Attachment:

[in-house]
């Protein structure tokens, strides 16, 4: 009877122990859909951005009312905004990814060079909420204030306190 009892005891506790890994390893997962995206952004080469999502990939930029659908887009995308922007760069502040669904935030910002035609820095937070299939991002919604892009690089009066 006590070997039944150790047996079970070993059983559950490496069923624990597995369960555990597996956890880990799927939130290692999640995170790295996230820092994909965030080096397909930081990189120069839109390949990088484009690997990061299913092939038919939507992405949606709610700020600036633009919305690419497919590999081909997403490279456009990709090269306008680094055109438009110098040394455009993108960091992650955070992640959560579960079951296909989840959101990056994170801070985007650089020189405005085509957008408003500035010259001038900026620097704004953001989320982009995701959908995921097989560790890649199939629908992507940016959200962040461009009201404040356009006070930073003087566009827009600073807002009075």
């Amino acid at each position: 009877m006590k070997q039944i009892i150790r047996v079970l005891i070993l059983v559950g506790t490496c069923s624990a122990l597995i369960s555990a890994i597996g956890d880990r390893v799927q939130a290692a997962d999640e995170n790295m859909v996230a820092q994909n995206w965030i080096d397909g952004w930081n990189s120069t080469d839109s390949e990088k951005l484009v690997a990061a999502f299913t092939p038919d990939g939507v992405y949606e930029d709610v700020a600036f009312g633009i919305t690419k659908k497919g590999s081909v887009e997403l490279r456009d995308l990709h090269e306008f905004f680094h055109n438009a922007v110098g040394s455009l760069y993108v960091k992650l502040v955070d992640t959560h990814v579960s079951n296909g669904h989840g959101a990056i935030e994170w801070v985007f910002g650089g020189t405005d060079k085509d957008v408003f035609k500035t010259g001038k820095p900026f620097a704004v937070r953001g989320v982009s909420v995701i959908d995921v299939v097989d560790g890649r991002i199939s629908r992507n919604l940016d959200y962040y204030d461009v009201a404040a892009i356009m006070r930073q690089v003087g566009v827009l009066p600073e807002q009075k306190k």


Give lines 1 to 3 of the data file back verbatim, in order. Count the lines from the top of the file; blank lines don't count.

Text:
[in-house]
């Protein structure tokens, strides 16, 4: 009877122990859909951005009312905004990814060079909420204030306190 009892005891506790890994390893997962995206952004080469999502990939930029659908887009995308922007760069502040669904935030910002035609820095937070299939991002919604892009690089009066 006590070997039944150790047996079970070993059983559950490496069923624990597995369960555990597996956890880990799927939130290692999640995170790295996230820092994909965030080096397909930081990189120069839109390949990088484009690997990061299913092939038919939507992405949606709610700020600036633009919305690419497919590999081909997403490279456009990709090269306008680094055109438009110098040394455009993108960091992650955070992640959560579960079951296909989840959101990056994170801070985007650089020189405005085509957008408003500035010259001038900026620097704004953001989320982009995701959908995921097989560790890649199939629908992507940016959200962040461009009201404040356009006070930073003087566009827009600073807002009075």
């Amino acid at each position: 009877m006590k070997q039944i009892i150790r047996v079970l005891i070993l059983v559950g506790t490496c069923s624990a122990l597995i369960s555990a890994i597996g956890d880990r390893v799927q939130a290692a997962d999640e995170n790295m859909v996230a820092q994909n995206w965030i080096d397909g952004w930081n990189s120069t080469d839109s390949e990088k951005l484009v690997a990061a999502f299913t092939p038919d990939g939507v992405y949606e930029d709610v700020a600036f009312g633009i919305t690419k659908k497919g590999s081909v887009e997403l490279r456009d995308l990709h090269e306008f905004f680094h055109n438009a922007v110098g040394s455009l760069y993108v960091k992650l502040v955070d992640t959560h990814v579960s079951n296909g669904h989840g959101a990056i935030e994170w801070v985007f910002g650089g020189t405005d060079k085509d957008v408003f035609k500035t010259g001038k820095p900026f620097a704004v937070r953001g989320v982009s909420v995701i959908d995921v299939v097989d560790g890649r991002i199939s629908r992507n919604l940016d959200y962040y204030d461009v009201a404040a892009i356009m006070r930073q690089v003087g566009v827009l009066p600073e807002q009075k306190k």